Japanese food supply ship Irako

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Japanese supply ship Irako 1944.jpg
Irako in 1944
Class overview
Name: Irako class food supply ship
Builders: Kawasaki Shipbuilding Corporation
Operators: Naval Ensign of Japan.svg Imperial Japanese Navy
Preceded by: Mamiya
Cost: 4,000,000 JPY as Irako [1]
17,378,000 JPY as Kusumi [2]
Built: 1940–1941
In commission: 1941–1944
Planned: 1 (1937) + 1 (1942)
Completed: 1
Cancelled: 1
Lost: 1
General characteristics
Displacement: 9,570 long tons (9,724 t) standard
11,100 long tons (11,278 t) trial
Length: 145.0 m (475 ft 9 in) overall
143.5 m (470 ft 10 in) waterline
Beam: 19.0 m (62 ft 4 in)
Draught: 6.05 m (19 ft 10 in)
Propulsion: 2 x Kampon turbines
6 x Kampon boilers
2 shafts, 8,300 shp
Speed: 17.5 knots (20.1 mph; 32.4 km/h)
Complement: 361
Armament: 4 x 120 mm (4.7 in) L/45 10th Year Type AA guns
10 x Type 96 25mm AA guns
some depth charges

Irako (伊良湖?) was a Japanese food supply ship, serving during the Second World War. Constructed for the transport of food-stuffs, the Irako was eventually commissioned for other roles, including troop transport, munitions transport, and Pacific survey missions. Serving throughout the entirety of the Second World War, the Irako was eventually salvaged for metal, and used for public housing projects in Japan. The crew of the Irako is honored, along with many other seamen, in Tokyo, Japan.

The ship was named for Cape Irago, at the tip of Atsumi Peninsula in Aichi prefecture.

Construction[edit]

She was built in 1937 under the 3rd Naval Armaments Supplement Programme, in preparation for the anticipated war with the United States. She was intended to supplement the Combined Fleet's existing food supply ship Mamiya. Her design was similar to that of Mamiya, but she was smaller. Her warehouse was able to supply 25,000 men over two weeks. A sister ship, Kusumi, was planned in 1942 under the Modified 5th Naval Armaments Supplement Programme, but construction was cancelled after the start of the Solomon Islands campaign.

Service[edit]

Irako was completed and assigned to the Combined fleet on 5 December 1941. In January 1942, she started sailing between the Japanese homeland (Kure and Yokosuka) to the front, including Saipan, Truk, and Davao. Starting in April of that year, she started sailing to Singapore from the Japanese mainland as well. In August, she started making what would eventually be 12 trips to Truk from the mainland.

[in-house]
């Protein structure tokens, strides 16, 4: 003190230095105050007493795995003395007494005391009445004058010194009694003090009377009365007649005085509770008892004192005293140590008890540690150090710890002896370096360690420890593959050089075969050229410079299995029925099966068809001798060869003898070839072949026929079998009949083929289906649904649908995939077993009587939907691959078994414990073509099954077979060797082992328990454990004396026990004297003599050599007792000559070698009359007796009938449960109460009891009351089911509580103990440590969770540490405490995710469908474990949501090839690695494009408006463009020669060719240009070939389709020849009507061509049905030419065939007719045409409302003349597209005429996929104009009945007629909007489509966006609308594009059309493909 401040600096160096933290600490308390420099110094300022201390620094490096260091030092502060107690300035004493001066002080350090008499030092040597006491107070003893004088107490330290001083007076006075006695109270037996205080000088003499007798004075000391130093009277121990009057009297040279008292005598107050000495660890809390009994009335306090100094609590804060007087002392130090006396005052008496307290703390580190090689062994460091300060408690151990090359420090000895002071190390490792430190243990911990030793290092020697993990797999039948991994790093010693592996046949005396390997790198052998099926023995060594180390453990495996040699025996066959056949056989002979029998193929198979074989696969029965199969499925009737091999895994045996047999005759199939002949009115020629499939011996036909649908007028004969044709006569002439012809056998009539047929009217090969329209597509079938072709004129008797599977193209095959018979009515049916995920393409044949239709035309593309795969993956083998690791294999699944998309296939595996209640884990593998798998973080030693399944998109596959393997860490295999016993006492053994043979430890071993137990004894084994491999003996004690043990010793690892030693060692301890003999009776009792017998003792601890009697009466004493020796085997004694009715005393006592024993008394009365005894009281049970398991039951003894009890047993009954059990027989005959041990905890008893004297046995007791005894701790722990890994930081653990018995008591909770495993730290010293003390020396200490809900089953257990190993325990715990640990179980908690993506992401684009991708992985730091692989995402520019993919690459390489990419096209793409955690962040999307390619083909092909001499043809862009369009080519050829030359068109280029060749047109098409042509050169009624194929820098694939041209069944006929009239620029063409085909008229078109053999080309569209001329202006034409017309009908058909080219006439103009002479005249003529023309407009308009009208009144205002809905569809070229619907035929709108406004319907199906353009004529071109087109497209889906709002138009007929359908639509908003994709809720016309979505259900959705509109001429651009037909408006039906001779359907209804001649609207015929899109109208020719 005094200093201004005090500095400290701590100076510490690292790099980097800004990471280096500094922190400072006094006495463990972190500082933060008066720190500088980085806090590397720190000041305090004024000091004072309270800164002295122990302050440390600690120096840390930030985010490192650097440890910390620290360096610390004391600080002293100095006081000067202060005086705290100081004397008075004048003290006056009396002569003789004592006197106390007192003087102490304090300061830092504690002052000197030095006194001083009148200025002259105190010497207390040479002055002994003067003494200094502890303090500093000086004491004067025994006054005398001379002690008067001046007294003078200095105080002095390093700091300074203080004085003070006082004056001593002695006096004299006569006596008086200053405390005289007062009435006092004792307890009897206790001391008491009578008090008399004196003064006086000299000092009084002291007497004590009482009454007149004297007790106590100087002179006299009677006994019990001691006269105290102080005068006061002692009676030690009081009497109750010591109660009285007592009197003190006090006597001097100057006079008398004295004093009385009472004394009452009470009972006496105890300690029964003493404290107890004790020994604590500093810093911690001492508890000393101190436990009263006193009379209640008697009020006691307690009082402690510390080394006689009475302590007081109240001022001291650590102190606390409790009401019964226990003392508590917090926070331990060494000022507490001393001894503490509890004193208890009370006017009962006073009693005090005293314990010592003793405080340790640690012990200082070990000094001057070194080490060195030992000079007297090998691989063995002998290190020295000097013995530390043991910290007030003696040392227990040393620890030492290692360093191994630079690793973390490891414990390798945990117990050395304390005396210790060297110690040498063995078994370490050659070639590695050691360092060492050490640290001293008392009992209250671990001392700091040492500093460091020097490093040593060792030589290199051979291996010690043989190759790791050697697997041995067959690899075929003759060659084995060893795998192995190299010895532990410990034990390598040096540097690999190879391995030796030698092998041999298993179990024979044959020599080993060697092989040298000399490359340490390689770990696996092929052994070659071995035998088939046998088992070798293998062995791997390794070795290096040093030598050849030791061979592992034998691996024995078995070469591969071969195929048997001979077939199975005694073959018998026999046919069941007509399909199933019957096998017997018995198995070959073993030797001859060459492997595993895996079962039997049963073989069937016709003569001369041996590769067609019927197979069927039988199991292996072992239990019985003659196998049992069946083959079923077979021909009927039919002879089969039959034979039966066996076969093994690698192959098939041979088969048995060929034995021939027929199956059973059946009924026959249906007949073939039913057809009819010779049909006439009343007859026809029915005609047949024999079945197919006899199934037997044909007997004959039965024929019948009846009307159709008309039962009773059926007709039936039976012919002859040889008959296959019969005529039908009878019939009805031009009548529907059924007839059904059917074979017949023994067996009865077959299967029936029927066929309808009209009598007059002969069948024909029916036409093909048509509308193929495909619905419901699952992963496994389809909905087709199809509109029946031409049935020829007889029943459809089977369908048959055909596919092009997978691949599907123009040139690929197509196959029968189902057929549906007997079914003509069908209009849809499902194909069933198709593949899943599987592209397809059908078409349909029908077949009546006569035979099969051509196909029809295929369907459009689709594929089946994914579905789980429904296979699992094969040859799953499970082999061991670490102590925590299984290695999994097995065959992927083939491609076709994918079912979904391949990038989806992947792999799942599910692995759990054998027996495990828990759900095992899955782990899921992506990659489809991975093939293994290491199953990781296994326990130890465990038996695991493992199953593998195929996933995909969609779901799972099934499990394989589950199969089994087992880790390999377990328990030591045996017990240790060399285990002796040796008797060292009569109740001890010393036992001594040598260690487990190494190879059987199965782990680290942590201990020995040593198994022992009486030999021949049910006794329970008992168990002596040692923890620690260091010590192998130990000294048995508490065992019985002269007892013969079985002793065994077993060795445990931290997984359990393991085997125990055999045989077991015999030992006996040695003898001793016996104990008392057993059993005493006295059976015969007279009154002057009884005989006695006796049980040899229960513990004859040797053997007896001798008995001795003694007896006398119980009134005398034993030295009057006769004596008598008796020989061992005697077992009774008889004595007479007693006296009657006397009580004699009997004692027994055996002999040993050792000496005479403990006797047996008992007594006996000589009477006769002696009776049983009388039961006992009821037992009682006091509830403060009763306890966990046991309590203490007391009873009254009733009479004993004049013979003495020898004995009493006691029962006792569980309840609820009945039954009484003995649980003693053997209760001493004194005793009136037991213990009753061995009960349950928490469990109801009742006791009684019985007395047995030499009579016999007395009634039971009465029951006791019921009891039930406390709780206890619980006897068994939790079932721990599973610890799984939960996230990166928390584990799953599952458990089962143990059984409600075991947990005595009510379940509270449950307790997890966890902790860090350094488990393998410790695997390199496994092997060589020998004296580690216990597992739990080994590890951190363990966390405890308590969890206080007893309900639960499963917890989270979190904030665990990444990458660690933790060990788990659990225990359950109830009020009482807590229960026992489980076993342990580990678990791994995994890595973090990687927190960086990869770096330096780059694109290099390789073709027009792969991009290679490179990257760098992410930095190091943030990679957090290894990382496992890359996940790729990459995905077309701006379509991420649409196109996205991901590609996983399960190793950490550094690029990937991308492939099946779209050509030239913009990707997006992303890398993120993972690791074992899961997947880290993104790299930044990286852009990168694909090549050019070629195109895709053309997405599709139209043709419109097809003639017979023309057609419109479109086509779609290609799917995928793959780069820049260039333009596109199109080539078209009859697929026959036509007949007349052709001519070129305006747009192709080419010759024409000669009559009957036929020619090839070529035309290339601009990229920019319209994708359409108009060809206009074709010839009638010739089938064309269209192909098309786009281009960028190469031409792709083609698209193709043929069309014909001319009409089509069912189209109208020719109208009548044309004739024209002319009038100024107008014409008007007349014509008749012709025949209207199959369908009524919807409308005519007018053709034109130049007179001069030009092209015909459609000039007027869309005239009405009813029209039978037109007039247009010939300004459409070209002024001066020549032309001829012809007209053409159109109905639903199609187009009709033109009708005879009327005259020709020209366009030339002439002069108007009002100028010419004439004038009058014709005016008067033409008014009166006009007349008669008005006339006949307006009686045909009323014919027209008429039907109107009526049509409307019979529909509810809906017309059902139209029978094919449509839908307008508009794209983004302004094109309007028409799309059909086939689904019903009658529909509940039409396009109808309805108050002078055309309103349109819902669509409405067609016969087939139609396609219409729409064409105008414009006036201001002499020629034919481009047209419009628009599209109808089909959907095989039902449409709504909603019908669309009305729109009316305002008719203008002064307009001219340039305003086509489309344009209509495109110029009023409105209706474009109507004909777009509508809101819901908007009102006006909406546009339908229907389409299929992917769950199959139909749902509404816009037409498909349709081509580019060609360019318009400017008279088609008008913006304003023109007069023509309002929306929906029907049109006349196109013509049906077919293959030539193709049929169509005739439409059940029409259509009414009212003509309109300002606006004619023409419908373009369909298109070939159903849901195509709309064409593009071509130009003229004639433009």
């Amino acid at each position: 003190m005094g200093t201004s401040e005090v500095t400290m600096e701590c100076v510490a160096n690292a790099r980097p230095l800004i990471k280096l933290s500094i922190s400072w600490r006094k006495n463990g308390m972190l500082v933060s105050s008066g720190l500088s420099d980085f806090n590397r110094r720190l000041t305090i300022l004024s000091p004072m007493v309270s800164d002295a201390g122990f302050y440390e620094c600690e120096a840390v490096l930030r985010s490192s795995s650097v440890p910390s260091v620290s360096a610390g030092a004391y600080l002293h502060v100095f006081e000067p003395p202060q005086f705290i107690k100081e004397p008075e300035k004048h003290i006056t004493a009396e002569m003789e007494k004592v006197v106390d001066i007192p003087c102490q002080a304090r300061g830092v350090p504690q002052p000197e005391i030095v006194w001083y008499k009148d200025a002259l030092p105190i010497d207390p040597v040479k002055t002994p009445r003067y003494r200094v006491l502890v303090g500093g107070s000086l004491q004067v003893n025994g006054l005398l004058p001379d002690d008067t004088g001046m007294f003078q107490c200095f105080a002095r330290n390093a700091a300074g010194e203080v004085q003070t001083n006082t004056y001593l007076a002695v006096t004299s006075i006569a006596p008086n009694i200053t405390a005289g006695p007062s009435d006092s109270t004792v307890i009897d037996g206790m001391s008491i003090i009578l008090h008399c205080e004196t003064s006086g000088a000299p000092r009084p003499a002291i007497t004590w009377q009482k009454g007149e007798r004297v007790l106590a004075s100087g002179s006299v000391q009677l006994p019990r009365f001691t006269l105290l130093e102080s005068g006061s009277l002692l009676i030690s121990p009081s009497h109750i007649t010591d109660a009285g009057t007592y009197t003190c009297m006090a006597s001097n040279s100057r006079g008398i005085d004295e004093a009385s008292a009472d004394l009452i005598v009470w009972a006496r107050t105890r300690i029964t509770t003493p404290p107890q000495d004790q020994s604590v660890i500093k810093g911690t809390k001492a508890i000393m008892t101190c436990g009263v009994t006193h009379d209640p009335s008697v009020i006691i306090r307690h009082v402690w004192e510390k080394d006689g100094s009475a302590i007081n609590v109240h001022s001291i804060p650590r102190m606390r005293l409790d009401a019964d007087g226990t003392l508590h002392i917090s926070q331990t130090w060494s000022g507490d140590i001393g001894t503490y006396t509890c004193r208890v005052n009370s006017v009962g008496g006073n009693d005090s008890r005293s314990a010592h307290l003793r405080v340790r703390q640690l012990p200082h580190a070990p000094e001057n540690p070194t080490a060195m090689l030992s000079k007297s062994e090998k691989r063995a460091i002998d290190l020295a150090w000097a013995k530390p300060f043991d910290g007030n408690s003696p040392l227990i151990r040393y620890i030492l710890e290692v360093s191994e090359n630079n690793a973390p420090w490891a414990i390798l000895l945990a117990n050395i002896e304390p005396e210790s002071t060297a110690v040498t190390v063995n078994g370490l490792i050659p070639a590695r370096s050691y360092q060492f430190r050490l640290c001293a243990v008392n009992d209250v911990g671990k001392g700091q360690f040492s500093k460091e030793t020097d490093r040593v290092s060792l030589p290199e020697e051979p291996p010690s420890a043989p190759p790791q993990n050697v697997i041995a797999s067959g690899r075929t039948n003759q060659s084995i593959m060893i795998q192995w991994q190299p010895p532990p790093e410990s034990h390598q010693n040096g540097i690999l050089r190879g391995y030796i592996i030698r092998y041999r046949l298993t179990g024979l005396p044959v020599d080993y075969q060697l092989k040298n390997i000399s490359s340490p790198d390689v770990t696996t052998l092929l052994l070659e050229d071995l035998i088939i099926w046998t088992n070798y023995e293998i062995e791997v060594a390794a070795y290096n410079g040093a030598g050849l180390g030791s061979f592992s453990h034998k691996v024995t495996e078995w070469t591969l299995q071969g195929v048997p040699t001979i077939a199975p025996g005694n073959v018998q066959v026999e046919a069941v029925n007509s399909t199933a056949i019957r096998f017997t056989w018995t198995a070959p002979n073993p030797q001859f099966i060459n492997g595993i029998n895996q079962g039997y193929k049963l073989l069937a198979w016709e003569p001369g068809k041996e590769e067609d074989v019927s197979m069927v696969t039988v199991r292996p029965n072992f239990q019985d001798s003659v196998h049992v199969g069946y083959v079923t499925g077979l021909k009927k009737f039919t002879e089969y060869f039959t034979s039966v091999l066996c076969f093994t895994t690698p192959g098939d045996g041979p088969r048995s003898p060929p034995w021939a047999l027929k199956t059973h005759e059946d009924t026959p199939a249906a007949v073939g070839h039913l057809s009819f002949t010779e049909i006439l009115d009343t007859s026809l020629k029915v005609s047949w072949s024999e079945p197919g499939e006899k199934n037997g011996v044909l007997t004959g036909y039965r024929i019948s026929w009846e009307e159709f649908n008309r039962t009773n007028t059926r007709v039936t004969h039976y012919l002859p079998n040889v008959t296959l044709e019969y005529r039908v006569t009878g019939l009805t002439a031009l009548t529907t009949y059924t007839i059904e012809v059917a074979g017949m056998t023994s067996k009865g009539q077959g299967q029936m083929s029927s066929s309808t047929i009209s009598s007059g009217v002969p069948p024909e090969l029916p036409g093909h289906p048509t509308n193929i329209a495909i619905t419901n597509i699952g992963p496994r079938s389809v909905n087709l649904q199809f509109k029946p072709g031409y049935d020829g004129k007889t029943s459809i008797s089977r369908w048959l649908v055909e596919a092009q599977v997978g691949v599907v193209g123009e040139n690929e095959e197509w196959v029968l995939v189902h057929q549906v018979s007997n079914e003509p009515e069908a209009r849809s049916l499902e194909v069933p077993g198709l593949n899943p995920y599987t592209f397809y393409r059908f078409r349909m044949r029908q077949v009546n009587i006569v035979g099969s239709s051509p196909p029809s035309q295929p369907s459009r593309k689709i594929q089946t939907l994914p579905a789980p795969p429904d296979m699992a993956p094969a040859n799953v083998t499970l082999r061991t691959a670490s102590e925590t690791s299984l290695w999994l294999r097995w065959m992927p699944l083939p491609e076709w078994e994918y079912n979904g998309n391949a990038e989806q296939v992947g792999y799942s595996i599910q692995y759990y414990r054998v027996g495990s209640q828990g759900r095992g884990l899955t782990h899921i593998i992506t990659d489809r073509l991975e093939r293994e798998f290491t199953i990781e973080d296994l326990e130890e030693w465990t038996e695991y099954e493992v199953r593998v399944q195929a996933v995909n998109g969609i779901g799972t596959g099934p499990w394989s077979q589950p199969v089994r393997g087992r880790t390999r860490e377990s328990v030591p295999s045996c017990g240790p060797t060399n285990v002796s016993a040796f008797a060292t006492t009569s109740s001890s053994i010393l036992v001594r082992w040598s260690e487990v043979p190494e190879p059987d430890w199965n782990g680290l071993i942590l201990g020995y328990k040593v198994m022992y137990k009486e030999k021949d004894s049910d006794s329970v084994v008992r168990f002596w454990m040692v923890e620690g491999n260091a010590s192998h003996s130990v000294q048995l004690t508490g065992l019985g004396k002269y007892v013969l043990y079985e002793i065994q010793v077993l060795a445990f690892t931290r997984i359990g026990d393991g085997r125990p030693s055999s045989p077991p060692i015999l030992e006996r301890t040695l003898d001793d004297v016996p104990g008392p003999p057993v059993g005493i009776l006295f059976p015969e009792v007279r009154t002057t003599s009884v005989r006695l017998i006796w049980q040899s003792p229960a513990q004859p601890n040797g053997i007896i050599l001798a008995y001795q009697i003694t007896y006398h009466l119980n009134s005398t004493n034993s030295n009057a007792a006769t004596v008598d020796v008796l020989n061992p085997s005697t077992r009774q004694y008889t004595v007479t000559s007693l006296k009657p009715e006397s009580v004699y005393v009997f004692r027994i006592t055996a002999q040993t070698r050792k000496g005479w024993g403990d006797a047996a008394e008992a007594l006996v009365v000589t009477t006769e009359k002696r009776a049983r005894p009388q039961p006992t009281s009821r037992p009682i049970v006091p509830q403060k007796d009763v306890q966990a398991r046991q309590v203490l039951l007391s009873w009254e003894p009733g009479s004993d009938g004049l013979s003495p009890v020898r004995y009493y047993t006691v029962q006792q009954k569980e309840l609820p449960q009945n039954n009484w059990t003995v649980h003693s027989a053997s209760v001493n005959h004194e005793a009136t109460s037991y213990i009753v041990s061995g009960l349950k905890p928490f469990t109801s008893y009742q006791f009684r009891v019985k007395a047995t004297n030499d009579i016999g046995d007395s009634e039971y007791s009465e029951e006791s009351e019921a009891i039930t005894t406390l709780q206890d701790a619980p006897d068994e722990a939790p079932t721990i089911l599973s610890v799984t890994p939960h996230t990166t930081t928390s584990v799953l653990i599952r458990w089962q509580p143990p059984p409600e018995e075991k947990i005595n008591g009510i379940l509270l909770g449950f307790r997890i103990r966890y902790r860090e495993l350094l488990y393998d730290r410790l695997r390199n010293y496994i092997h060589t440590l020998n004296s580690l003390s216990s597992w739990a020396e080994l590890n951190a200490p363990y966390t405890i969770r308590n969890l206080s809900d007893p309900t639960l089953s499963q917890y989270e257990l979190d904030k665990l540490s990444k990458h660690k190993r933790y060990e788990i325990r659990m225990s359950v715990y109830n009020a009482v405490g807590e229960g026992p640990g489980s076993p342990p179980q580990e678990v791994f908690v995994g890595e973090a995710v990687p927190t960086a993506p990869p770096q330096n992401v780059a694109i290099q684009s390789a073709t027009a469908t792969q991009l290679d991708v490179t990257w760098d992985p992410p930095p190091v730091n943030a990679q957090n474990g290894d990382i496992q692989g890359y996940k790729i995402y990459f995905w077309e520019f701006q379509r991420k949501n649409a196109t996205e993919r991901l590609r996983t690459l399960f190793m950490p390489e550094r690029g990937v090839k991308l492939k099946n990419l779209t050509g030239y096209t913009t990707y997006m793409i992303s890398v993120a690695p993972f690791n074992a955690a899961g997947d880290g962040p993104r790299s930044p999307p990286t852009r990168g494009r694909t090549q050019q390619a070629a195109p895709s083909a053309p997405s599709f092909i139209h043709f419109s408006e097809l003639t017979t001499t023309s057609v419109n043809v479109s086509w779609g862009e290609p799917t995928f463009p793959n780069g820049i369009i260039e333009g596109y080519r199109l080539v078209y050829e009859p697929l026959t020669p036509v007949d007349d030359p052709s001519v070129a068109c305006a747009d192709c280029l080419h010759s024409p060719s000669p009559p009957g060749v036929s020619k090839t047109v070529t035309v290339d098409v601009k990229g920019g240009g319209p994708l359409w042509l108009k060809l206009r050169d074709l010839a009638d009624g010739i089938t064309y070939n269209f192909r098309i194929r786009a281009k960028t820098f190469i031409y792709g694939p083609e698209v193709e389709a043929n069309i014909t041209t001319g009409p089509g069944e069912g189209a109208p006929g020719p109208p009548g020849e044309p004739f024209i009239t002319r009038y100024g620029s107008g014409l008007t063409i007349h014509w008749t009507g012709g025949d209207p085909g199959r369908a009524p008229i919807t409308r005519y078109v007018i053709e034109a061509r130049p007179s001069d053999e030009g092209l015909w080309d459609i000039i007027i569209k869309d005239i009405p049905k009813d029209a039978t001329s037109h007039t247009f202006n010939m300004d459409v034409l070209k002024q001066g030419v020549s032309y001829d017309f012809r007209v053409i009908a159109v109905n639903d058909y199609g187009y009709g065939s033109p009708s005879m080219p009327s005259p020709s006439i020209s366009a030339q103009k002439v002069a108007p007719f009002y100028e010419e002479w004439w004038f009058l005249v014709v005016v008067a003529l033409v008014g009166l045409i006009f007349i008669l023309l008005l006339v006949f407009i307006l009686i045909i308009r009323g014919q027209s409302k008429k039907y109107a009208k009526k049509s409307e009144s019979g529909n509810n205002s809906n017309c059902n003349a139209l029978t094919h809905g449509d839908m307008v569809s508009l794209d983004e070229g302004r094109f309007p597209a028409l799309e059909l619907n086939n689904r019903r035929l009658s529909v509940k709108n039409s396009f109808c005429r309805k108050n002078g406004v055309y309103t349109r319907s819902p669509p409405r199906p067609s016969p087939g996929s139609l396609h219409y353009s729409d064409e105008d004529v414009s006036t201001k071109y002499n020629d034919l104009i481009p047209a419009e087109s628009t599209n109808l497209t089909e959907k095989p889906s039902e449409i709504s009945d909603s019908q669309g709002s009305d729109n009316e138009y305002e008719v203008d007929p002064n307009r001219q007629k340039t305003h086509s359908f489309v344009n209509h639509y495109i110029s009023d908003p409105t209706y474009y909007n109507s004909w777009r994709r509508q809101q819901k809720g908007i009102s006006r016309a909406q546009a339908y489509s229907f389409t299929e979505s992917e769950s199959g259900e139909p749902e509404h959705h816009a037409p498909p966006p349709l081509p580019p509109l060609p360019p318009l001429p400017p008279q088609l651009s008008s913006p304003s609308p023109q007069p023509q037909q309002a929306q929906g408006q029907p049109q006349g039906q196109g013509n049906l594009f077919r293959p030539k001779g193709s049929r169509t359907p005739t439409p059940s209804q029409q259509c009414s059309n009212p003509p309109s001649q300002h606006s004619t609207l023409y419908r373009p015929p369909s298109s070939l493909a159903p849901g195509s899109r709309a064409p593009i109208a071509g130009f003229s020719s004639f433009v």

On 20 January 1944, she sustained heavy damage in an attack by USS Seadragon north of Truk 08°04′N 152°40′E / 8.067°N 152.667°E / 8.067; 152.667. On 5 July, she was assigned to the Southwest Area Fleet, where she underwent repairs, which were completed in August 1944. She was dispatched to Manila Bay soon afterwards with convoy Hi-71,[3] arriving on 2 September. She was present for the air raid carried out by Task Force 38 on 21 September, saving survivors from the destroyer Satsuki. On 22 September, she headed toward Coron Bay, only to be damaged during an air raid by aircraft of Task Force 38 at 11°59′N 120°02′E / 11.983°N 120.033°E / 11.983; 120.033 and scuttled on 24 September. She was decommissioned on 30 November 1945.

Ships in class[edit]

Ship # Ship Builder Laid down Launched Completed Fate
74 Irako (伊良湖?) Kawasaki, Kōbe Shipyard 30 May 1940 14 February 1941 5 December 1941 Scuttled on 24 September 1944 at Coron Bay.
5408 Kusumi (久須見?) Cancelled on 5 May 1944.

Footnotes[edit]

  1. ^ Senshi Sōsho Vol.31 (1969), p.533–534
  2. ^ Senshi Sōsho Vol.88 (1975), p.37
  3. ^ "Convoy HI-71 And USS HARDER's Last Battles". MilitaryPhotos.net. Retrieved 9 November 2013. 

Books[edit]

  • The Maru Special, Japanese Naval Vessels No.34 "Japanese Auxiliary ships", Ushio Shobō (Japan), December 1979, Book code 68343-34
  • Collection of writings by Sizuo Fukui Vol.10, Stories of Japanese Support Vessels, Kōjinsha (Japan), December 1993, ISBN 4-7698-0658-2
  • Senshi Sōsho Vol.31, Naval armaments and war preparation (1), "Until November 1941", Asagumo Simbun (Japan), November 1969
  • Senshi Sōsho Vol.88, Naval armaments and war preparation (2), "And after the outbreak of war", Asagumo Simbun (Japan), October 1975